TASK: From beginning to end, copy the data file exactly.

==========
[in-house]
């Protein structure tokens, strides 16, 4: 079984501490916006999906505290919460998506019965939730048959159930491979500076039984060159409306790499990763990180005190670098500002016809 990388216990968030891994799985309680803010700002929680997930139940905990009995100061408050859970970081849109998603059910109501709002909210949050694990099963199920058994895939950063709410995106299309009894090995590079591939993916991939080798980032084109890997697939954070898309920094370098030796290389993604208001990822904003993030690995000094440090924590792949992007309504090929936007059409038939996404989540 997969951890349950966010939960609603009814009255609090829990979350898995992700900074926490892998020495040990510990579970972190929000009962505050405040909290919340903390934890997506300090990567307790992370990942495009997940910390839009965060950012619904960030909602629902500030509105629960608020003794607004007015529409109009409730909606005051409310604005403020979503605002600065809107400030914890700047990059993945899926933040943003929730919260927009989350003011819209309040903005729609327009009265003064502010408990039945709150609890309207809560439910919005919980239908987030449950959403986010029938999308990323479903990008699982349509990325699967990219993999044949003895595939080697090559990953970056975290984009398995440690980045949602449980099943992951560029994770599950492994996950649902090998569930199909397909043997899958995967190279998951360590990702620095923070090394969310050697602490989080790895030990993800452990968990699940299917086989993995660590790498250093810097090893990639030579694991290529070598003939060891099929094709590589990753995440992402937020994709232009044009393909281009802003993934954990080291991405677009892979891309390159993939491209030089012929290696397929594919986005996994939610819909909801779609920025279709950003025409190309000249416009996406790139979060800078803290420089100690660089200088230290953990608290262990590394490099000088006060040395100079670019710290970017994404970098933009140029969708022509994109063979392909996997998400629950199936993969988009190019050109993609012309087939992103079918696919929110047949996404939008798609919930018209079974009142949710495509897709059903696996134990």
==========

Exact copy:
[in-house]
């Protein structure tokens, strides 16, 4: 079984501490916006999906505290919460998506019965939730048959159930491979500076039984060159409306790499990763990180005190670098500002016809 990388216990968030891994799985309680803010700002929680997930139940905990009995100061408050859970970081849109998603059910109501709002909210949050694990099963199920058994895939950063709410995106299309009894090995590079591939993916991939080798980032084109890997697939954070898309920094370098030796290389993604208001990822904003993030690995000094440090924590792949992007309504090929936007059409038939996404989540 997969951890349950966010939960609603009814009255609090829990979350898995992700900074926490892998020495040990510990579970972190929000009962505050405040909290919340903390934890997506300090990567307790992370990942495009997940910390839009965060950012619904960030909602629902500030509105629960608020003794607004007015529409109009409730909606005051409310604005403020979503605002600065809107400030914890700047990059993945899926933040943003929730919260927009989350003011819209309040903005729609327009009265003064502010408990039945709150609890309207809560439910919005919980239908987030449950959403986010029938999308990323479903990008699982349509990325699967990219993999044949003895595939080697090559990953970056975290984009398995440690980045949602449980099943992951560029994770599950492994996950649902090998569930199909397909043997899958995967190279998951360590990702620095923070090394969310050697602490989080790895030990993800452990968990699940299917086989993995660590790498250093810097090893990639030579694991290529070598003939060891099929094709590589990753995440992402937020994709232009044009393909281009802003993934954990080291991405677009892979891309390159993939491209030089012929290696397929594919986005996994939610819909909801779609920025279709950003025409190309000249416009996406790139979060800078803290420089100690660089200088230290953990608290262990590394490099000088006060040395100079670019710290970017994404970098933009140029969708022509994109063979392909996997998400629950199936993969988009190019050109993609012309087939992103079918696919929110047949996404939008798609919930018209079974009142949710495509897709059903696996134990």